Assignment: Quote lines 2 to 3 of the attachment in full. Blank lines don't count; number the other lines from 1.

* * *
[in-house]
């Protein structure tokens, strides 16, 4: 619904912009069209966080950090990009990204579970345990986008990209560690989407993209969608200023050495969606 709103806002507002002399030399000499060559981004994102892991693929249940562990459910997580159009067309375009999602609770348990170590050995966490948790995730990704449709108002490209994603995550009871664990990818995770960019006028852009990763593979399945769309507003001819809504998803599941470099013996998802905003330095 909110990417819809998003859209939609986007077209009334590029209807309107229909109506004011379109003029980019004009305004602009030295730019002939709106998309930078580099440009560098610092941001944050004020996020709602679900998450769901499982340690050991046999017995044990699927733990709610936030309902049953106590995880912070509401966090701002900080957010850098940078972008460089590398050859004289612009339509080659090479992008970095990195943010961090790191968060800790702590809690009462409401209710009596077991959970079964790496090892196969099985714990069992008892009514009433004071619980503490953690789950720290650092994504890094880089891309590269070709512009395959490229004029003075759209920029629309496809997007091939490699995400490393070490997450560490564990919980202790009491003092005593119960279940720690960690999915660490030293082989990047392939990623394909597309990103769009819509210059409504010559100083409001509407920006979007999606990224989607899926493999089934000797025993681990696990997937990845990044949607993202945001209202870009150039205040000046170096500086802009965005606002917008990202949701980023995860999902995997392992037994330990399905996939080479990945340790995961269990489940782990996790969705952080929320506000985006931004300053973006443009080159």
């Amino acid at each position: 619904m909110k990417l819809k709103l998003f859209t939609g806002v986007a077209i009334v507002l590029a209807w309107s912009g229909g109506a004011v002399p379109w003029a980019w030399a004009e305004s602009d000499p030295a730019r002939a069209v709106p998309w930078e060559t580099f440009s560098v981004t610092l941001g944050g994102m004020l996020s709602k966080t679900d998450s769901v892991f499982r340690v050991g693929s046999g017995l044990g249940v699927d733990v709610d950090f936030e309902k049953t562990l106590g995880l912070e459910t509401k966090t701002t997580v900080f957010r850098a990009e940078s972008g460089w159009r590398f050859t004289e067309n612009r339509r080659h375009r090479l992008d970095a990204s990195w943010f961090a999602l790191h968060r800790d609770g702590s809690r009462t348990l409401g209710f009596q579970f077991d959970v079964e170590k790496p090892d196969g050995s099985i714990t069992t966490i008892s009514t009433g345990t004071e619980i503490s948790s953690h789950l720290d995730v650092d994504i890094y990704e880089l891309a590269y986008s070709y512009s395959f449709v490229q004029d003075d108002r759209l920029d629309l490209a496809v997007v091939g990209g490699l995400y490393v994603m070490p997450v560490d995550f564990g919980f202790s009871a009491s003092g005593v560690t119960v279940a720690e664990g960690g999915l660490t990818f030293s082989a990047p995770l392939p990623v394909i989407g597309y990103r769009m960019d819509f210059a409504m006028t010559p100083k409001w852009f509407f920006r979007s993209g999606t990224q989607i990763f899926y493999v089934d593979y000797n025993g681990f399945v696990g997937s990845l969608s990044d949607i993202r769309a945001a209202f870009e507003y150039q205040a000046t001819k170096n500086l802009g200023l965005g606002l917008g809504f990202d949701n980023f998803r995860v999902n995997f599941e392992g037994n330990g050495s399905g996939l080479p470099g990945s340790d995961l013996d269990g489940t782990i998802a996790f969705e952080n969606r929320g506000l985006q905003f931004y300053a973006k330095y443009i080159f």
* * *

């Protein structure tokens, strides 16, 4: 619904912009069209966080950090990009990204579970345990986008990209560690989407993209969608200023050495969606 709103806002507002002399030399000499060559981004994102892991693929249940562990459910997580159009067309375009999602609770348990170590050995966490948790995730990704449709108002490209994603995550009871664990990818995770960019006028852009990763593979399945769309507003001819809504998803599941470099013996998802905003330095 909110990417819809998003859209939609986007077209009334590029209807309107229909109506004011379109003029980019004009305004602009030295730019002939709106998309930078580099440009560098610092941001944050004020996020709602679900998450769901499982340690050991046999017995044990699927733990709610936030309902049953106590995880912070509401966090701002900080957010850098940078972008460089590398050859004289612009339509080659090479992008970095990195943010961090790191968060800790702590809690009462409401209710009596077991959970079964790496090892196969099985714990069992008892009514009433004071619980503490953690789950720290650092994504890094880089891309590269070709512009395959490229004029003075759209920029629309496809997007091939490699995400490393070490997450560490564990919980202790009491003092005593119960279940720690960690999915660490030293082989990047392939990623394909597309990103769009819509210059409504010559100083409001509407920006979007999606990224989607899926493999089934000797025993681990696990997937990845990044949607993202945001209202870009150039205040000046170096500086802009965005606002917008990202949701980023995860999902995997392992037994330990399905996939080479990945340790995961269990489940782990996790969705952080929320506000985006931004300053973006443009080159």
């Amino acid at each position: 619904m909110k990417l819809k709103l998003f859209t939609g806002v986007a077209i009334v507002l590029a209807w309107s912009g229909g109506a004011v002399p379109w003029a980019w030399a004009e305004s602009d000499p030295a730019r002939a069209v709106p998309w930078e060559t580099f440009s560098v981004t610092l941001g944050g994102m004020l996020s709602k966080t679900d998450s769901v892991f499982r340690v050991g693929s046999g017995l044990g249940v699927d733990v709610d950090f936030e309902k049953t562990l106590g995880l912070e459910t509401k966090t701002t997580v900080f957010r850098a990009e940078s972008g460089w159009r590398f050859t004289e067309n612009r339509r080659h375009r090479l992008d970095a990204s990195w943010f961090a999602l790191h968060r800790d609770g702590s809690r009462t348990l409401g209710f009596q579970f077991d959970v079964e170590k790496p090892d196969g050995s099985i714990t069992t966490i008892s009514t009433g345990t004071e619980i503490s948790s953690h789950l720290d995730v650092d994504i890094y990704e880089l891309a590269y986008s070709y512009s395959f449709v490229q004029d003075d108002r759209l920029d629309l490209a496809v997007v091939g990209g490699l995400y490393v994603m070490p997450v560490d995550f564990g919980f202790s009871a009491s003092g005593v560690t119960v279940a720690e664990g960690g999915l660490t990818f030293s082989a990047p995770l392939p990623v394909i989407g597309y990103r769009m960019d819509f210059a409504m006028t010559p100083k409001w852009f509407f920006r979007s993209g999606t990224q989607i990763f899926y493999v089934d593979y000797n025993g681990f399945v696990g997937s990845l969608s990044d949607i993202r769309a945001a209202f870009e507003y150039q205040a000046t001819k170096n500086l802009g200023l965005g606002l917008g809504f990202d949701n980023f998803r995860v999902n995997f599941e392992g037994n330990g050495s399905g996939l080479p470099g990945s340790d995961l013996d269990g489940t782990i998802a996790f969705e952080n969606r929320g506000l985006q905003f931004y300053a973006k330095y443009i080159f």